Transcript provided by FDCH
Transcript: Questioning of first panel by Rep. Charles Schumer
House Judiciary Committee hearing, December 8, 1998
SENSENBRENNER: The chair now recognizes the gentleman from New York, Mr. Schumer.
SCHUMER: Thank you, Mr. Chairman.
And you know, as we come close to finishing these proceedings and going to a vote, I guess most people seem to regard it as an assured conclusion on the floor of the House, I am sort of befuddled by the direction in which we go, and I would like to direct some questions at all of the panelists in this regard.
We're ready in this committee and maybe in the full House for the second time in our history to pass articles of impeachment to the Senate, and there are maybe 20 or 30 people who haven't really committed, whose minds aren't made up. They tend to be the so-called "moderate Republicans."
And at least to read from the newspaper statements of those moderate Republicans, what has pushed them in more of a direction to do the unthinkable, or what was unthinkable a few weeks ago and is still probably unthinkable to most of the American public, are two things: one, that the president didn't apologize in a fulsome way enough. I mean, one -- one of these swing votes is saying, please, Mr. President, apologize fully and then I won't have to vote for impeachment.
The other is that the answers to the 81 questions submitted by this committee weren't direct enough. And so what I worry about, I would say to this panel and to all of my colleagues in the full House, since I think this committee is already, sort of -- what we're doing is we're going through motions but it seems minds are made up -- but I say to my colleagues that we may, the American people may wake up next week and find out that the Congress impeached the president for not being contrite enough to certain members of Congress.
I just don't get that, because it seems to me that the standard of what the president did and whether that -- what he did reaches high crimes and misdemeanors should be totally irrelevant to a level of contrition. You may judge the president as what kind of man he is by the level of contrition, but not whether he should be impeached, or by whether the president answered a series of questions here directly enough, unless someone wants to allege that in the answers to the questions perjury was committed as well, and I haven't heard anybody allege that.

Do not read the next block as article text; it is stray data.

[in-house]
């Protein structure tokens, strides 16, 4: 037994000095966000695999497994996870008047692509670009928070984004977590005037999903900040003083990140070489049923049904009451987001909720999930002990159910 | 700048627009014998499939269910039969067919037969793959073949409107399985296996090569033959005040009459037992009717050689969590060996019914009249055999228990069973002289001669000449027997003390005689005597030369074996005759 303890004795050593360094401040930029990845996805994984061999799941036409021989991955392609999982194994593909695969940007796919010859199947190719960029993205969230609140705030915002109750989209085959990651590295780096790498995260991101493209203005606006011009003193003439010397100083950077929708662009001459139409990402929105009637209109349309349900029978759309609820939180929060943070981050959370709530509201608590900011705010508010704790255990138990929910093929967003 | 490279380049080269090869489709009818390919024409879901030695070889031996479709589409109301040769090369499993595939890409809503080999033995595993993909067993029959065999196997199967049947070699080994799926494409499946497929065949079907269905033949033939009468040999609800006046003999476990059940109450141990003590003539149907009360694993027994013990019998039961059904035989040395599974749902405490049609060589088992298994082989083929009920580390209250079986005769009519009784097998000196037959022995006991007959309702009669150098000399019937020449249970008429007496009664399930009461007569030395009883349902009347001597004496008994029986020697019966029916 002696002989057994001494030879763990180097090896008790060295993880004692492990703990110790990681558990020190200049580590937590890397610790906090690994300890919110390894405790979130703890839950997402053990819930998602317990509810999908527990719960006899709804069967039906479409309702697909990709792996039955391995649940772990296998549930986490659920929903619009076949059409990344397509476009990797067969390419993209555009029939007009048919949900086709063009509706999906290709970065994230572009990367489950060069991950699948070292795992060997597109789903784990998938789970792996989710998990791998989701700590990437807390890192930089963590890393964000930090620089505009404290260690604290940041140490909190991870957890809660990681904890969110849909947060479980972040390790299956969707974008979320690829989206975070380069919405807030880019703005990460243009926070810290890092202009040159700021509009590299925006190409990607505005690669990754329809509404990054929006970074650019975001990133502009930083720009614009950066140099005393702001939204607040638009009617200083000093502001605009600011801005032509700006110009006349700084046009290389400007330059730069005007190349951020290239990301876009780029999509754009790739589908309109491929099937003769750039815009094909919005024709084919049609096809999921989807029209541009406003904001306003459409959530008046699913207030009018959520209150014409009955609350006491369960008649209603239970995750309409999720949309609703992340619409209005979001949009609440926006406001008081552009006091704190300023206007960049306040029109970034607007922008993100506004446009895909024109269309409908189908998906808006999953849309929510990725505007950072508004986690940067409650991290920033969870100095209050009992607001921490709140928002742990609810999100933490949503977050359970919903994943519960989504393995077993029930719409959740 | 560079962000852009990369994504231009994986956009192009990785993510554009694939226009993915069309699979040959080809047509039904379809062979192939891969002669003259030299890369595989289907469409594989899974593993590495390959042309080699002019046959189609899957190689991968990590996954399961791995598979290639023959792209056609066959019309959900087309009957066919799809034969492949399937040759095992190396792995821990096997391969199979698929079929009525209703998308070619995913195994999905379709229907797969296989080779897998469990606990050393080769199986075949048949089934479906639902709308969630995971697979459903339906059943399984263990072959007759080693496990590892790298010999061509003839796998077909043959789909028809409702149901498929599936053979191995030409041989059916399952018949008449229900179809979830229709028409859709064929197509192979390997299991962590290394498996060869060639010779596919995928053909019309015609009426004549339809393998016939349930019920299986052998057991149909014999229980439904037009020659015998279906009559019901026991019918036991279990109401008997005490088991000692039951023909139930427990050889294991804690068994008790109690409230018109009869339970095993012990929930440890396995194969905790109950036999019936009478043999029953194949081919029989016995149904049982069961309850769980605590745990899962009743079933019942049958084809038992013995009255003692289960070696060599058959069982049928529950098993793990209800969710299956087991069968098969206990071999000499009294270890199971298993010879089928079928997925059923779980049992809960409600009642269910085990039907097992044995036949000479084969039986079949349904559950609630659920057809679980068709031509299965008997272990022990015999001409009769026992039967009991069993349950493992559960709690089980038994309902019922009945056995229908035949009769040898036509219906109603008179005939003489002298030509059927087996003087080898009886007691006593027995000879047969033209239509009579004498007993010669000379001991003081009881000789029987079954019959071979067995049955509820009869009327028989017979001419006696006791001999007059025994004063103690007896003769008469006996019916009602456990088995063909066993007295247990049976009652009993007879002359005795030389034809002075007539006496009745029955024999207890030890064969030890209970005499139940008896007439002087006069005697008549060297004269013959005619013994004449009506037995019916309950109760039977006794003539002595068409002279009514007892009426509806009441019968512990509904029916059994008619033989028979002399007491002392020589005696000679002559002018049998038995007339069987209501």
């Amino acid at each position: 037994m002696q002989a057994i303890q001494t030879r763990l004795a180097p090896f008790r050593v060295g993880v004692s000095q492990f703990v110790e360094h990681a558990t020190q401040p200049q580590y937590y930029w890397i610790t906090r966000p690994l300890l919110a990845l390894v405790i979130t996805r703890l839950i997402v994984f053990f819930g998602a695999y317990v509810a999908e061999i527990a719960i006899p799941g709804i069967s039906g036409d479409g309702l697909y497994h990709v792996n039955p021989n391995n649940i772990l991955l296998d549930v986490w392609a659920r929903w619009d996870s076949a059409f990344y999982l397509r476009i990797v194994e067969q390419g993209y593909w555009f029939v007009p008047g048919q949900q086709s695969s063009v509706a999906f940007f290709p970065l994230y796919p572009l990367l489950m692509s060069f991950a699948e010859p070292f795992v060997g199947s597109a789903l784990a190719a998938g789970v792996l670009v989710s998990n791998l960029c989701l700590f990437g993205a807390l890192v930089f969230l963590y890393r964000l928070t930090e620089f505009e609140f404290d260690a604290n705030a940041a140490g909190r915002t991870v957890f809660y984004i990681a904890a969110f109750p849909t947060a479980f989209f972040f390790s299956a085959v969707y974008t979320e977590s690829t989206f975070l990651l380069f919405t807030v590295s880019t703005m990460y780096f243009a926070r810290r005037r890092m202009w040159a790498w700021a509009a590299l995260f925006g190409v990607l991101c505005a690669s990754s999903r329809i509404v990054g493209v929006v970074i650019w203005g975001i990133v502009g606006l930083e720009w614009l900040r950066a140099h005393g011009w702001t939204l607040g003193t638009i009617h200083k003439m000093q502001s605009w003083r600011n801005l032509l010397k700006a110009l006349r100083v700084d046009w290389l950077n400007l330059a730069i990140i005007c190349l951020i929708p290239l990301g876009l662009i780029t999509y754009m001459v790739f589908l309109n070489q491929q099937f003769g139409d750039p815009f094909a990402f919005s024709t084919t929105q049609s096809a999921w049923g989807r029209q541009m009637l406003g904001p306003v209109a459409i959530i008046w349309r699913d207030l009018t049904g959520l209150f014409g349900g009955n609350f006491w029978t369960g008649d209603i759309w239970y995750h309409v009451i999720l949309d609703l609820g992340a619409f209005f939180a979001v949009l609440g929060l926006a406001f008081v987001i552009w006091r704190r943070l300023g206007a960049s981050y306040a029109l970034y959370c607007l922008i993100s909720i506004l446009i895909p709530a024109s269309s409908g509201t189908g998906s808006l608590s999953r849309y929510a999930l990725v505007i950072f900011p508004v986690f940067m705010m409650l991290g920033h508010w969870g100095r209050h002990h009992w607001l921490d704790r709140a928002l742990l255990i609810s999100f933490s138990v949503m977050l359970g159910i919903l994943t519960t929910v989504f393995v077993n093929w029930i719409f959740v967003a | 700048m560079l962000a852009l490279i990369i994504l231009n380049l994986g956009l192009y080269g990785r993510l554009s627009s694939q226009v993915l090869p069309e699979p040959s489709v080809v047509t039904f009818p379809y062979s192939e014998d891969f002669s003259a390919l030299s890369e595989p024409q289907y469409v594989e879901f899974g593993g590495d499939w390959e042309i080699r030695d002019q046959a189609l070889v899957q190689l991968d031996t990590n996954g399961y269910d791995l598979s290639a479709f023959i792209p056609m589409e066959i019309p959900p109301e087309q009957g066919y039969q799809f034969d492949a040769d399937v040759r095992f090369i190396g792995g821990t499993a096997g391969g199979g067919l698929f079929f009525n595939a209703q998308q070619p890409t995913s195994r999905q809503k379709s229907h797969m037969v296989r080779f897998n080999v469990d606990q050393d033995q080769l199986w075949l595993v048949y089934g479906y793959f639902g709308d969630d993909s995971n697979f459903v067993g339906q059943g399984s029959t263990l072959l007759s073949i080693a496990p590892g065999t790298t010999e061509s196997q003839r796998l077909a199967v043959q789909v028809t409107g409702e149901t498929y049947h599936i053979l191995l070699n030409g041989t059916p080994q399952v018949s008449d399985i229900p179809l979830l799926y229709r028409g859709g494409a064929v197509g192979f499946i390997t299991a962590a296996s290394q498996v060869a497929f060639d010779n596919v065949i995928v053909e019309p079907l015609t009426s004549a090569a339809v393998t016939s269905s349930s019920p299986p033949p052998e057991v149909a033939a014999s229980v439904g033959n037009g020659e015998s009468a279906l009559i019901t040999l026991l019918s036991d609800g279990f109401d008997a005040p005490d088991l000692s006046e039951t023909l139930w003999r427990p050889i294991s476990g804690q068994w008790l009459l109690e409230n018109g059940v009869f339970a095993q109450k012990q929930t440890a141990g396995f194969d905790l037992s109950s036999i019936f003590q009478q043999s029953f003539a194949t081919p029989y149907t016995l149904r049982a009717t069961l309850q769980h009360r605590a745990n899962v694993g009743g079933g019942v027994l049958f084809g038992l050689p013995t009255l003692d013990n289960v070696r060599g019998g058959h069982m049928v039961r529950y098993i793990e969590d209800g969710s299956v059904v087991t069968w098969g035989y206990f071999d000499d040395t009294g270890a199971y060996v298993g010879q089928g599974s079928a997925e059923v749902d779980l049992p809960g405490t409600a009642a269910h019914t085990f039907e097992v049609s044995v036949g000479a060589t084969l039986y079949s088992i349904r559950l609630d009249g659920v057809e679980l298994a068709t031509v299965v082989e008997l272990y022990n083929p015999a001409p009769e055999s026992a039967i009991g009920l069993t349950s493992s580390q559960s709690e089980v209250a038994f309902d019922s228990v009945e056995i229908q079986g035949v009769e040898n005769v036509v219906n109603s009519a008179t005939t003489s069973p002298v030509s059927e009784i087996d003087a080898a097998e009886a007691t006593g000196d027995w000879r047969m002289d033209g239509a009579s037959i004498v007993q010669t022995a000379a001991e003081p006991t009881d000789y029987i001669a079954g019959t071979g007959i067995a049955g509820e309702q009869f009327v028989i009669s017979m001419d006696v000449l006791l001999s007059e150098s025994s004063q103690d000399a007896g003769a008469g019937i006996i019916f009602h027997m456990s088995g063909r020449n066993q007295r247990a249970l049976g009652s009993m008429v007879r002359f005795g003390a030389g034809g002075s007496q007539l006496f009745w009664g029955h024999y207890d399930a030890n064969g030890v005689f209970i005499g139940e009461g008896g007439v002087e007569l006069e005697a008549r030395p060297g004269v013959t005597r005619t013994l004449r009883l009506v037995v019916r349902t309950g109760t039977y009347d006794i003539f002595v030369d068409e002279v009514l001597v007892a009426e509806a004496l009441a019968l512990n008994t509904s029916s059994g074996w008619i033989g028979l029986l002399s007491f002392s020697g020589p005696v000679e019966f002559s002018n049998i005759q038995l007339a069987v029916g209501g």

So I would like to ask each of the panelists, and particularly the constitutional experts, the professors, but all of the panelists -- in your legal opinion, even in your political opinion, does the contrition of the president go to whether the president should be impeached? Does the level of apology, the fulsomeness of apology, the sincerity of apology, should that be entering into one's mind as to whether the president should be impeached? And similarly, should the president's answers to a list of questions, assuming that no perjurious statements were made in answers to these questions, and I guess -- I don't know if they're technically sworn under oath amid a standard to perjury -- but just assuming that, should that go to the -- to whether we should impeach the president as well?
So maybe, Professors Wilentz or Ackerman or Beer first.
WILENTZ: I can maybe reply to your question, too, Mr. Gekas. Your comments.
SCHUMER: Well, do that on his time, please.
WILENTZ: Yes, I will, OK.
The answer is no, it should not. There is no constitutional standard for lack of contrition. The ways in which -- and my comments about cravenness, et cetera, were directed toward that process of getting those moderates, perhaps, to get in line -- if any standard other than the constitutional standard of high crimes and misdemeanors becomes the reason for a vote for impeachment, that vote is to my mind a dereliction of constitutional duty.
SCHUMER: So level of contrition would not go to whether someone committed a high crime or misdemeanor by any stretch of the imagination.
CRAIG: Absolutely not, absolutely not.
SCHUMER: Do you agree with that, Professor Ackerman?
ACKERMAN: Yes. Yes, the operational question is whether the conduct alleged represents a clear and present danger to the foundations of the republic.
ACKERMAN: And contrition, it seems to me, does not enter into that. Nor would the answer to these 81 questions, which don't deal with the acts of the president for which we're examining impeachment.
SCHUMER: Do you agree with that, Professor Beer?
BEER: Yes, I agree. People seem to be asking him to come and confess things which he didn't do and does not think he did. I wouldn't call that contrition; I would call that subservience.
SCHUMER: Do you have any comment on this, Mr. CraiRAIG: I agree with you, M r. Schumer.
You will not be surprised to know that I agree with you, Congressman.
SCHUMER: No. I mean, just -- since there's a minute left. It seems to me people are looking to avoid the direct, bald, naked confrontation with whether we should impeach or not when they're coming up with these kinds of answers. You'd better be convinced in your own head that these actions either imperil the republic or meet a standard of high crimes and misdemeanors, and not look for an excuse like the president didn't apologize enough or he didn't answer someone's question directly enough.
It's almost trivializing what ought to be a very sacred process.
SENSENBRENNER: The gentleman's time has expired.
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